Soft Drinks May Compromise Bone Health

Soft drinks have come under fire in the past decade, and for a good reason. A huge source of sugar and a significant contributor to the obesity and diabetes epidemic, sodas don’t have much good to offer. And a new study is adding to that list.

Highly palatable, cheap, and easily accessible, soft drinks are a significant part of American life. But for women, they could be highly dangerous. Forget their impact on blood sugar for the moment: new research is showing that daily consumption of soda is closely associated with poor bone health.


A recent study published in the journal Menopause found that consuming two cans of soda per day—14 per week—was associated with a 26-percent increase in the risk for a hip fracture compared to those who drank none. This particularly important for post-menopausal women (who made up the study group) because they are already a high-risk group for osteoporosis and weak bones that are prone to fracture.

Although the study was observational and could not prove cause and effect, another negative health association attributable to soda is not particularly surprising. So, if you’re drinking a couple of sodas per day, finding alternatives is highly recommended. Past research, for example, has found that cola is associated with lower bone-mineral density, possibly due to phosphoric acid leaching calcium from the bone.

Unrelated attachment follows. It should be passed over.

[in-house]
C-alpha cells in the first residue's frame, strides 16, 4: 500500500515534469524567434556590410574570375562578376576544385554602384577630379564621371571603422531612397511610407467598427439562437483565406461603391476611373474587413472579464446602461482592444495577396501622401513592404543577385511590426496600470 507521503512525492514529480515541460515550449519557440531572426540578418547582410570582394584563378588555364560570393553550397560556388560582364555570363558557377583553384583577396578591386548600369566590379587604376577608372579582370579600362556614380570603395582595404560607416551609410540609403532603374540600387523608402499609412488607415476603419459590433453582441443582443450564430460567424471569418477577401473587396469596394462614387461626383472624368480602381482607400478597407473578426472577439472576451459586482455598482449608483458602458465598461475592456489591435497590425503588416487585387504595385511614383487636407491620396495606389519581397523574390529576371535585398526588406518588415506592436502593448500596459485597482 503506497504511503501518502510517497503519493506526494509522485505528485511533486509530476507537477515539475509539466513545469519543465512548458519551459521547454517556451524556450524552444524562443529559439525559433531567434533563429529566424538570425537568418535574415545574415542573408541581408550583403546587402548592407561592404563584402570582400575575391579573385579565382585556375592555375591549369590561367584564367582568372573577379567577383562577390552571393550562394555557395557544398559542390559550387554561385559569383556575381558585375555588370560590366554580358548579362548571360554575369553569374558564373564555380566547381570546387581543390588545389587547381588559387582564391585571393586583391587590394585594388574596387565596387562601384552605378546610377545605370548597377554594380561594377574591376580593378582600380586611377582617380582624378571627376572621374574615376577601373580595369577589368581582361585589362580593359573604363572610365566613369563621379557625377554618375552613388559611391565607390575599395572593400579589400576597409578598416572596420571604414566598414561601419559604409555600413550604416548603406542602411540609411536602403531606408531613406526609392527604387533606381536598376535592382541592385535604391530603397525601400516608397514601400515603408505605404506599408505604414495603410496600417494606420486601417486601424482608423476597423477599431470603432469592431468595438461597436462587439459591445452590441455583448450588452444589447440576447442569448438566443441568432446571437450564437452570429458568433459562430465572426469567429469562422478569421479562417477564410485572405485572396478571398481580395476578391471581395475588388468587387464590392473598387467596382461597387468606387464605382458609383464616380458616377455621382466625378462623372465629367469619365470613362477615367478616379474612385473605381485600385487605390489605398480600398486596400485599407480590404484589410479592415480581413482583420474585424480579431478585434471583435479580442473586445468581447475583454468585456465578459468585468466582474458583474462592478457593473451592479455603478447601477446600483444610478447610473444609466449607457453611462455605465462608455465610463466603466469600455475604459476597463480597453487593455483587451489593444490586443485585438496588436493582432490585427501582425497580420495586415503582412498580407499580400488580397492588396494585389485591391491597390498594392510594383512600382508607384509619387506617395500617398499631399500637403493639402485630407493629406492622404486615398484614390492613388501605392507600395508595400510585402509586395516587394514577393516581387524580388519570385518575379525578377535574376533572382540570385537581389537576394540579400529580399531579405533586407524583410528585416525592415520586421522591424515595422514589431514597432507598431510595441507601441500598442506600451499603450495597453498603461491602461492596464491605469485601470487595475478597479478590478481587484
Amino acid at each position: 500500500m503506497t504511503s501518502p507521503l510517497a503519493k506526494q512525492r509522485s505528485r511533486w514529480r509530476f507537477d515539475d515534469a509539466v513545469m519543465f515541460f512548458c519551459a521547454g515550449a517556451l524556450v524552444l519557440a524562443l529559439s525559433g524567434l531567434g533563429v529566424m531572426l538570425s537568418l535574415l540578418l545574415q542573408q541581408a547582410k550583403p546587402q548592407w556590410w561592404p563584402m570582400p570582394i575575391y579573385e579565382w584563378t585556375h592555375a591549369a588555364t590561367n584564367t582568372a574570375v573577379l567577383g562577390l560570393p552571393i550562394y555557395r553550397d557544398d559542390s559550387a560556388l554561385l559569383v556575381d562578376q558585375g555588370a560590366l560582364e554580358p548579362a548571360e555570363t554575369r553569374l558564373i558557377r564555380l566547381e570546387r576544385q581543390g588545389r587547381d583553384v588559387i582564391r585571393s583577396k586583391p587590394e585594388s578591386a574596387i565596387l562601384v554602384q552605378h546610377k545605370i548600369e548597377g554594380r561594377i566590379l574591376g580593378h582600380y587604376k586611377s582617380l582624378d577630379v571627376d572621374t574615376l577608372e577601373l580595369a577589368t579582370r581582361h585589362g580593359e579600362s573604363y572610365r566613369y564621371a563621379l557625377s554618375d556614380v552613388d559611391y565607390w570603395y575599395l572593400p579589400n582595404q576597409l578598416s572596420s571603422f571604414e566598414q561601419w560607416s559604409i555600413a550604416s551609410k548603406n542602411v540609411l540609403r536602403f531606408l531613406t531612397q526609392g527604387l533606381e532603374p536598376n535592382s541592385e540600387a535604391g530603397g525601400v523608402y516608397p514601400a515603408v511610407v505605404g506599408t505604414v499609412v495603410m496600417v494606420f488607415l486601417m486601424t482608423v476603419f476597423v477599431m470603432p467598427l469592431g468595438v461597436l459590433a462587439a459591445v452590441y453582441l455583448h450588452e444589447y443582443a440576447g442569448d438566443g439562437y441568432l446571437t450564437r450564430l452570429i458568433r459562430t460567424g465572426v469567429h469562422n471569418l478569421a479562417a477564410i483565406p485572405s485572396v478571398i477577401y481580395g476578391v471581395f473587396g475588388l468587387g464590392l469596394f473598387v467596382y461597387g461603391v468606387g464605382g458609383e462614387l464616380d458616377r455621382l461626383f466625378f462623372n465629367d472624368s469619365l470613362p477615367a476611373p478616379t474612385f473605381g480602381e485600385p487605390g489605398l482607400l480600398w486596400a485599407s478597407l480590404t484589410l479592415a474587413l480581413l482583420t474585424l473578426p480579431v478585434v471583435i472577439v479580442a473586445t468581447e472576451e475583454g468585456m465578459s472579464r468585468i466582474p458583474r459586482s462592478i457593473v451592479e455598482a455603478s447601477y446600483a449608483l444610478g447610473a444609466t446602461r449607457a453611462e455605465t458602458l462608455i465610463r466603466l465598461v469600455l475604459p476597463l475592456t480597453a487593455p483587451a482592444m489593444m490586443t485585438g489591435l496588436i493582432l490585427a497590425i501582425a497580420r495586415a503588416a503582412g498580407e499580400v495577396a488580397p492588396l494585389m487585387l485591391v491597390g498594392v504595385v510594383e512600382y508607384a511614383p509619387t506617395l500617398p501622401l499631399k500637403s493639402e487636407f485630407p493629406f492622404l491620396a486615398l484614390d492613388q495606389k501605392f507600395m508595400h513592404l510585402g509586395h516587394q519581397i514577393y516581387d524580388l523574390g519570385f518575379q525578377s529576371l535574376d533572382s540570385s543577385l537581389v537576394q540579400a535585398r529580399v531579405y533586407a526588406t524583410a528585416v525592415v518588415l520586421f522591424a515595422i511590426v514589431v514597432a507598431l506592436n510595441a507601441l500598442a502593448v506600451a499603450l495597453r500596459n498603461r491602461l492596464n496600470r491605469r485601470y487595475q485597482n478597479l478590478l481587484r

If the mouth sensation is what keeps you going back to sodas, trying alternatives like sparkling water can recreate the fizz. If plain old sparkling water doesn’t do it for you from a flavor standpoint, trying soda stream or other flavor-enhancers may help.

Further, beverages like Kombucha—although it likely doesn’t have all the benefits of various claims—does have some fizz and a palatable taste. Tea and fruit-infused water can also be a better choice than soda.

Bone mineral density can be aided by a few other lifestyle techniques too. Eating a diet rich in fruits and vegetables, as well as dairy, can encourage proper nutrition for bones. Vitamin D, calcium, and magnesium are all essential to healthy dense bones. Resistance exercise can also help, as can maintaining a healthy weight.

Author Bio

Devon Andre has been involved in the health and dietary supplement industry for a number of years. Devon has written extensively for Bel Marra Health. He has a Bachelor of Forensic Science from the University of Windsor, and went on to complete a Juris Doctor from the University of Pittsburgh. Devon is keenly aware of trends and new developments in the area of health and wellness. He embraces an active lifestyle combining diet, exercise and healthy choices. By working to inform readers of the options available to them, he hopes to improve their health and quality of life.


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